Walnut Cake, Tamarind Sauce and Thank Yous All Around

Amrita Chowdhury performs her Food-Oscar thank you speech. And serves cake. How’s that for a treat?
By Amrita Chowdhury

Walnut and Coconut Cake with Tamarind Syrup

Like most members of my species, I have spent quite a bit of time speaking into my shampoo bottle delivering what one day would be known as my Oscar speech. I know exactly who to thank, who to mention and who to point and wink at. I’ve even rehearsed my ecstatic-but-embarrassed-but-grateful laugh.

So far, the possibility of me getting up on that stage for real might be near non-existent. But I’ve got a platform right here at Honest Cooking. And I’m going to take full advantage of it. Here are all the thank yous to a star-studded cast and crew:

I’d like to thank Anthony Bourdain. If I hadn’t watched you stuffing your face with Chinese food somewhere in Hong Kong sometime vaguely in 2007, I would have never pressed my cable provider into providing food and travel channels on my telly, even when he kept telling me that they were inaccessible in my country at the time. The face you make while eating on television reminds me of the faces my family members have been making for a long time and that piqued my interest. You also made me notice chefs.

I’d like to thank the producers of Top Chef. Because of your show, I doubted my decision to become an architect. It was for a very very brief time, but it happened and it was a big deal that led to lot of eye-rolling from my family.

I’d like to thank James Martin. As a blundering newbie who rolled cluelessly into the kitchen, with an empty stomach and an equally empty frying pan, I’ve spent countless Saturdays inhaling your advice on omelettes to seafood to roasting to braising.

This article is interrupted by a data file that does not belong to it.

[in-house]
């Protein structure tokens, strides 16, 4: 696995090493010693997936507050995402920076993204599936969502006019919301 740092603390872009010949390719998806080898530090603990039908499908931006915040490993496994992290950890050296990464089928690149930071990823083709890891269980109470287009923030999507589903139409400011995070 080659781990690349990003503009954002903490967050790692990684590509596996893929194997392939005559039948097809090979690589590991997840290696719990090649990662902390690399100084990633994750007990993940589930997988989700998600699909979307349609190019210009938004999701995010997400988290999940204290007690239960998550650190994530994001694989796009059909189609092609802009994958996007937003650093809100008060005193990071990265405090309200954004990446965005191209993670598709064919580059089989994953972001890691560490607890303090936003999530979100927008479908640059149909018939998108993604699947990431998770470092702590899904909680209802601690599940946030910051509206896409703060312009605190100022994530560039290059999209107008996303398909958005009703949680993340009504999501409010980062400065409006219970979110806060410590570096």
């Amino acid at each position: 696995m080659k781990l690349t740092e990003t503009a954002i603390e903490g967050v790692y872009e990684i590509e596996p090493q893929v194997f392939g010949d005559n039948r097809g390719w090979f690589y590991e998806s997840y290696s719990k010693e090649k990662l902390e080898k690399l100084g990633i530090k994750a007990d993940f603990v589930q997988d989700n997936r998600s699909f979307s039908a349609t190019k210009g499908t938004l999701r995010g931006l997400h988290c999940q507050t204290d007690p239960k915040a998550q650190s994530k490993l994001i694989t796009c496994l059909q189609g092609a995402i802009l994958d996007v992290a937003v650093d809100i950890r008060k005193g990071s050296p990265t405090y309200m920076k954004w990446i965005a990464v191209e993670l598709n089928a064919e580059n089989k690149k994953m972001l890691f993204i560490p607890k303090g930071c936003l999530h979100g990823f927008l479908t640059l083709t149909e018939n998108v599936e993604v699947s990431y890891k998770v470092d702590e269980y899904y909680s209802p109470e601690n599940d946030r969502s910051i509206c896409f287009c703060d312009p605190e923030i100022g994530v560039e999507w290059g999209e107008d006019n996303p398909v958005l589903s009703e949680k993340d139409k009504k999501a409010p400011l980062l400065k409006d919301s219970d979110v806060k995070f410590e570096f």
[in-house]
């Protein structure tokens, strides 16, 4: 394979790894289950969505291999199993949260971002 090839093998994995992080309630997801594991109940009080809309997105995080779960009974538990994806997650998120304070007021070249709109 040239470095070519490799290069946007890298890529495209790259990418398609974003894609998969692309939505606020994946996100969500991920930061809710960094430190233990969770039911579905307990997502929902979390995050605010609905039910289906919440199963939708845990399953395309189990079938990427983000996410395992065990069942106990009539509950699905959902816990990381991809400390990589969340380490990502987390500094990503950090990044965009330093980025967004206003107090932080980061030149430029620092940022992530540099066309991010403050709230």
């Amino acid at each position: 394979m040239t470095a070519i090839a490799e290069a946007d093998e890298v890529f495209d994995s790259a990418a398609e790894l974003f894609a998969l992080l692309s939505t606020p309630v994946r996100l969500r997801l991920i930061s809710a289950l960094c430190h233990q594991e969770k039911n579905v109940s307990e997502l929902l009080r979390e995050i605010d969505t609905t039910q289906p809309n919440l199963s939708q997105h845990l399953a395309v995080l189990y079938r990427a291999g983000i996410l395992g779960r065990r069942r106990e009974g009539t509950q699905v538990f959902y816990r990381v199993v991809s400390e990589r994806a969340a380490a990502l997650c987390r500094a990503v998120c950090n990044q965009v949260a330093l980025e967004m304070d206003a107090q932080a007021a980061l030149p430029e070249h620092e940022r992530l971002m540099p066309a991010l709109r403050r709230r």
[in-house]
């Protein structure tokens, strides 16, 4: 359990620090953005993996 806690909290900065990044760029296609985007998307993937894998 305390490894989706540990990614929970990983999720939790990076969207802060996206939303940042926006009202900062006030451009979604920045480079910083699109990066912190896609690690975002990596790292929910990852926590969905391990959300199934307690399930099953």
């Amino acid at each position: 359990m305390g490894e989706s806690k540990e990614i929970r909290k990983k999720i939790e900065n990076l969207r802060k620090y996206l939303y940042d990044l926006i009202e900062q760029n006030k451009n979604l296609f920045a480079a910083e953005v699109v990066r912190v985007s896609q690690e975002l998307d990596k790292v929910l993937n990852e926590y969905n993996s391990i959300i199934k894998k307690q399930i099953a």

I’d like to thank Jamie Oliver and Gordon Ramsay. I don’t know if you guys are friends but I sure hope so. I also don’t know if you know what people say about you, but I don’t really care. All I know is that both of you kept me well-fed through very difficult days, kept me entertained and drilled the words ‘fresh’, ‘simple’ and ‘f***’ into my head almost daily.

I’d like to thank Nigella Lawson. You saw me through chocolate and frozen peas. You also assured me that its okay tonot know how to poach an egg expertly.

I’d also like to thank Dan Lepard. I know that we haven’t been very close, but I would be completely baking-impaired if it hadn’t been for your cakes. And especially a certain walnut cake which has made me scour more than a score of similar recipes throughout the foodosphere since I spotted it.

And last, but in no means the least, Clotilde Dusoulier. Thank you. You helped me eat through Paris. Undoubtedly, one of the best things I ever did. [This is where I point at her and say:] You rock dah-ling.

Walnut and Coconut Cake with Tamarind Sauce

The cake in question is not runway-worthy. But after serious doses of chocolate, caramel and fried food a girl needs to take a breather and go all unsexy. But that’s the thing about this walnut cake. It’s deceptively sexy. Deceptively.

It doesn’t try hard. It doesn’t have to. Its fragrant with walnuts, fruity with oil, earthy with coconut and tangy with lemon juice. It comes with a caramelized top and crumbles beautifully like a cake should. And then as if to taunt you, it presents itself drenched in a tart tamarind sauce. Will the games never end.